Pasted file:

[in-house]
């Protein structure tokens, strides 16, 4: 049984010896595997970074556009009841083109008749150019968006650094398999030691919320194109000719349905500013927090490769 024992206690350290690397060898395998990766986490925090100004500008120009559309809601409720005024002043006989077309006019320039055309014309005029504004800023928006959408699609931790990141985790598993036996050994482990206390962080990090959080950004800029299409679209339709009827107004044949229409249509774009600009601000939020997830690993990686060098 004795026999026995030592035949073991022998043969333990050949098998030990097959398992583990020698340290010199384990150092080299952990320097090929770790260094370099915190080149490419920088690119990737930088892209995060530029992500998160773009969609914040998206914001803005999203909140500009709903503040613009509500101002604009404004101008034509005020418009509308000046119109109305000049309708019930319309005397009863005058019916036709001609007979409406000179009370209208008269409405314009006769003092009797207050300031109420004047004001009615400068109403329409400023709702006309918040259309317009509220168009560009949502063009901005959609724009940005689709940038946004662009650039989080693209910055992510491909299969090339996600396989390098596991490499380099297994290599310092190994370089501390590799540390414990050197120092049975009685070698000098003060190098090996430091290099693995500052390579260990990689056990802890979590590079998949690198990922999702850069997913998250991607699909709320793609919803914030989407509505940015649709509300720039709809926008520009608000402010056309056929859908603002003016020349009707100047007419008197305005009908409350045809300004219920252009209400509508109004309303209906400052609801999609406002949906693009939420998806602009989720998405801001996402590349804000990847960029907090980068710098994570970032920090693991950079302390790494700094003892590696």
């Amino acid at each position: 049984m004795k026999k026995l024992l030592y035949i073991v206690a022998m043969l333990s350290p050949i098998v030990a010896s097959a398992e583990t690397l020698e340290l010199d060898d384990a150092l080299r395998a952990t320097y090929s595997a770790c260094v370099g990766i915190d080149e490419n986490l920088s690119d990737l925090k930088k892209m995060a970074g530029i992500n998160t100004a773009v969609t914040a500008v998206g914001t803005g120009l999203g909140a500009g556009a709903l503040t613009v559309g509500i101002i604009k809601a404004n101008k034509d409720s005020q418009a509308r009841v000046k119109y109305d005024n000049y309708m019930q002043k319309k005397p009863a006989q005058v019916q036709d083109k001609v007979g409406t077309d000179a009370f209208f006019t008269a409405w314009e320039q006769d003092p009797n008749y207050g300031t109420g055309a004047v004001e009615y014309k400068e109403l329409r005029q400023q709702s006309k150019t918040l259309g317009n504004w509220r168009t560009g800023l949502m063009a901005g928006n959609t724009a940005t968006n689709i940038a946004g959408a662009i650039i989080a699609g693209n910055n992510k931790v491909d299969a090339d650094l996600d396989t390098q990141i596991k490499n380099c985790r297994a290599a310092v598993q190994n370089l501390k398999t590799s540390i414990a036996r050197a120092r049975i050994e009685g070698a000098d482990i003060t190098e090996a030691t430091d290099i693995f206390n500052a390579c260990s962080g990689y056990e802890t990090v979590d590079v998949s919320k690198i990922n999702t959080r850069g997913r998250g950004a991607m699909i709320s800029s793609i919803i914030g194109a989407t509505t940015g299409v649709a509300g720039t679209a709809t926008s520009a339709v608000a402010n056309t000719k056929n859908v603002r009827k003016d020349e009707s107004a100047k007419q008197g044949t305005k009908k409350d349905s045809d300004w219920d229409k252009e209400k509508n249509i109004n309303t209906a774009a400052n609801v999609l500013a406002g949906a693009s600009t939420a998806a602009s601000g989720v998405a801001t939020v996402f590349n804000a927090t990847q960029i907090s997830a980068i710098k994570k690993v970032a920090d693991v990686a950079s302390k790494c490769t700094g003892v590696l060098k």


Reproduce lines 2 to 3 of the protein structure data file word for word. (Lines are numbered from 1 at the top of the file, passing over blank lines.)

């Protein structure tokens, strides 16, 4: 049984010896595997970074556009009841083109008749150019968006650094398999030691919320194109000719349905500013927090490769 024992206690350290690397060898395998990766986490925090100004500008120009559309809601409720005024002043006989077309006019320039055309014309005029504004800023928006959408699609931790990141985790598993036996050994482990206390962080990090959080950004800029299409679209339709009827107004044949229409249509774009600009601000939020997830690993990686060098 004795026999026995030592035949073991022998043969333990050949098998030990097959398992583990020698340290010199384990150092080299952990320097090929770790260094370099915190080149490419920088690119990737930088892209995060530029992500998160773009969609914040998206914001803005999203909140500009709903503040613009509500101002604009404004101008034509005020418009509308000046119109109305000049309708019930319309005397009863005058019916036709001609007979409406000179009370209208008269409405314009006769003092009797207050300031109420004047004001009615400068109403329409400023709702006309918040259309317009509220168009560009949502063009901005959609724009940005689709940038946004662009650039989080693209910055992510491909299969090339996600396989390098596991490499380099297994290599310092190994370089501390590799540390414990050197120092049975009685070698000098003060190098090996430091290099693995500052390579260990990689056990802890979590590079998949690198990922999702850069997913998250991607699909709320793609919803914030989407509505940015649709509300720039709809926008520009608000402010056309056929859908603002003016020349009707100047007419008197305005009908409350045809300004219920252009209400509508109004309303209906400052609801999609406002949906693009939420998806602009989720998405801001996402590349804000990847960029907090980068710098994570970032920090693991950079302390790494700094003892590696």
């Amino acid at each position: 049984m004795k026999k026995l024992l030592y035949i073991v206690a022998m043969l333990s350290p050949i098998v030990a010896s097959a398992e583990t690397l020698e340290l010199d060898d384990a150092l080299r395998a952990t320097y090929s595997a770790c260094v370099g990766i915190d080149e490419n986490l920088s690119d990737l925090k930088k892209m995060a970074g530029i992500n998160t100004a773009v969609t914040a500008v998206g914001t803005g120009l999203g909140a500009g556009a709903l503040t613009v559309g509500i101002i604009k809601a404004n101008k034509d409720s005020q418009a509308r009841v000046k119109y109305d005024n000049y309708m019930q002043k319309k005397p009863a006989q005058v019916q036709d083109k001609v007979g409406t077309d000179a009370f209208f006019t008269a409405w314009e320039q006769d003092p009797n008749y207050g300031t109420g055309a004047v004001e009615y014309k400068e109403l329409r005029q400023q709702s006309k150019t918040l259309g317009n504004w509220r168009t560009g800023l949502m063009a901005g928006n959609t724009a940005t968006n689709i940038a946004g959408a662009i650039i989080a699609g693209n910055n992510k931790v491909d299969a090339d650094l996600d396989t390098q990141i596991k490499n380099c985790r297994a290599a310092v598993q190994n370089l501390k398999t590799s540390i414990a036996r050197a120092r049975i050994e009685g070698a000098d482990i003060t190098e090996a030691t430091d290099i693995f206390n500052a390579c260990s962080g990689y056990e802890t990090v979590d590079v998949s919320k690198i990922n999702t959080r850069g997913r998250g950004a991607m699909i709320s800029s793609i919803i914030g194109a989407t509505t940015g299409v649709a509300g720039t679209a709809t926008s520009a339709v608000a402010n056309t000719k056929n859908v603002r009827k003016d020349e009707s107004a100047k007419q008197g044949t305005k009908k409350d349905s045809d300004w219920d229409k252009e209400k509508n249509i109004n309303t209906a774009a400052n609801v999609l500013a406002g949906a693009s600009t939420a998806a602009s601000g989720v998405a801001t939020v996402f590349n804000a927090t990847q960029i907090s997830a980068i710098k994570k690993v970032a920090d693991v990686a950079s302390k790494c490769t700094g003892v590696l060098k």